The Sufi woman saint, Rabbi’a, lay on her deathbed, her body ill and in pain. Three disciples of hers came to console her.

“He is no true lover of God, after all,” said one, “who is not willing to suffer for God’s sake.”

“This smacks of egoism to me,” replied the saint. Another of the disciples attempted a correction:

“He is no true lover of God who is not happy to suffer for God’s sake.”

“More than this is needed,” she replied.

“Then you tell us, Mother,” said the third. “What should be the right attitude for a lover of God?”

“He is no true lover of God,” she said, “who does not forget his suffering in the contemplation of the Supreme Beloved.”

How well have I met this last condition? How well have I met even the first? God alone can judge. I know, for instance, that I was willing to accept whatever God gave me. But I wasn’t willing to accept that God didn’t want me. And in that thought, I suffered. I felt happiness when I thought that perhaps He had done it to help me, not to punish me. But I must say, it looked like punishment. I reached the point, after some time, where I could forget the pain at least during my prayers and meditations. Contemplation of His loving presence reduced any other consideration to non-existence. But I also had very serious questions to face in my life. Mine was not a serious physical illness, like Rabbi’a’s, about which I would have been able to do nothing. It was spiritual suffering, and a need for inner direction. This was not a suffering to be forgotten, like Rabbi’a’s, but one to be contemplated and understood.

People often counseled me, “Forget it!” Daya Mata herself said to me, “Cut the cord! You just have to create a new reality for yourself.” It was asking the impossible of me. I had embraced Master’s work as my reality. For me, there could be no other.

I even said to Master once, “It was this, or nothing.”

“That’s the right spirit,” he replied solemnly.

I had to understand what he wanted of me. “Even if you yourself have forsaken me,” I cried, “I will not-I cannot-forsake you. You may spurn me, but you cannot ever get rid of me.” I knew in my heart, of course, that he would never spurn me. Hadn’t he told me at our first meeting, “I give you my unconditional love”? But it looked like spurning, at first, and Tara did her best to convince me that that was what it was.

Out of my anguished soul-searching came the insights that made Ananda, and the books I have written, and the music, and all the things Master has inspired me to do since. It was not easy, but good things don’t ever come easily. They must be earned.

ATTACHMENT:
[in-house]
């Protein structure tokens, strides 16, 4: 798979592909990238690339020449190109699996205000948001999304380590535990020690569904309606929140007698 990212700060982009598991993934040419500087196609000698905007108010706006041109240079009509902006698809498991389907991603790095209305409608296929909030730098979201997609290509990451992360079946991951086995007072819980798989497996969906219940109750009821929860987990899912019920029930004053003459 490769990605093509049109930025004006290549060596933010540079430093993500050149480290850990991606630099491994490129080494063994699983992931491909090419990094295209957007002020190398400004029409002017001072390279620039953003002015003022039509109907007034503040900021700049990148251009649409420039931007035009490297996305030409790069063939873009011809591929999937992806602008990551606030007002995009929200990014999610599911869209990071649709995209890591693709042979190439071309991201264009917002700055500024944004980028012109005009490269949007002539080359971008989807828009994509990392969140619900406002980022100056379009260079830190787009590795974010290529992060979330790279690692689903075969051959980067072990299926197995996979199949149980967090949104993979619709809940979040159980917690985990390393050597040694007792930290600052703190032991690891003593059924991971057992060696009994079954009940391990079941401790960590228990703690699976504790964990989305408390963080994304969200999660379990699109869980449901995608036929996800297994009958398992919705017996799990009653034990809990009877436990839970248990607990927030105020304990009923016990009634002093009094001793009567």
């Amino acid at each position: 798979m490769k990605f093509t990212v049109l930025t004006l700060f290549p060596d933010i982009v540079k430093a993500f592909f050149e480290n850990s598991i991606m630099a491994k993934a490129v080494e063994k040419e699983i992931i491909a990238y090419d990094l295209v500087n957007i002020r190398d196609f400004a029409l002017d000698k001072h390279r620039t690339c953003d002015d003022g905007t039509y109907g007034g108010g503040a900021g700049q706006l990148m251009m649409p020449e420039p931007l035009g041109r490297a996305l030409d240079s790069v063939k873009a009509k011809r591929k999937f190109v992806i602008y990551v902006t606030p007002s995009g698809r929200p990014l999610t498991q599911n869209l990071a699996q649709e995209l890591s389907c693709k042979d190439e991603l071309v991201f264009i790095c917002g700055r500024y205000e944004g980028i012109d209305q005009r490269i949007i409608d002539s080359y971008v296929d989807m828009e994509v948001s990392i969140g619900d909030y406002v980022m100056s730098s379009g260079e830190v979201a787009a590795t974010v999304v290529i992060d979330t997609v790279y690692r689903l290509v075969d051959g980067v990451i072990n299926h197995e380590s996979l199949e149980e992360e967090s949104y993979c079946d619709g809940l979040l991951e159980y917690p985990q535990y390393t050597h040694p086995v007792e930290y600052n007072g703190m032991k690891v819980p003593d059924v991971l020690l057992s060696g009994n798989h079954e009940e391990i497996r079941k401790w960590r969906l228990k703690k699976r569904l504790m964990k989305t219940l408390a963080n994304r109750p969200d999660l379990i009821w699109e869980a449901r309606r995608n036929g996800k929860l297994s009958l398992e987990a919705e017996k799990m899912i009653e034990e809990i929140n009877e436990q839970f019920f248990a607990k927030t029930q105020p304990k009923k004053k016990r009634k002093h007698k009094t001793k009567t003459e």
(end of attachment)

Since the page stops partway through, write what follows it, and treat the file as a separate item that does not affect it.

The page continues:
What happened, as I shall relate in Part Two of this book, was that the effort I put forth to build the work during my years in SRF molded my understanding, and gave me the necessary insight to build Ananda, and to do the other things that have been accomplished since then.

Those early years were necessary, for they gave me the experience I would need for everything I did in future. I bless the experience, now, more than I can say.

Many of the principles I learned during my early years were what made Ananda possible. For example, my reaction to the dictum, “In any situation, be guided by the simple consideration, ‘What is best for the work?’” gave birth to the two fundamental guidelines of Ananda. The first is, “Where there is adherence to truth and right action, there is victory.” And the second, “People are more important than things.” Armed with these twin principles, Ananda has steered its way through countless tests and difficulties, even when it seemed that by following them we’d be courting disaster.

There were many other principles, learned during my years in SRF, that proved invaluable to me later. Ananda is now a world-renowned community. My books and recordings have sold well over a million in number. In addition, one hundred twenty of my titles have either been published or are under contract to be published in foreign countries, in thirteen languages. Millions of people, literally, have been brought to Master’s teachings through my work and the work of Ananda. That is the story that remains to be told in Part Two.

I do not regret anything that happened in the past. During my recent seclusion, when I examined my heart’s memories I found only a great sense of sweetness and gratitude. Thank you, Tara. Thank you Daya. You have done more for me than I can ever repay.

End of Part One


Chapter 17: Getting My “Sea Legs”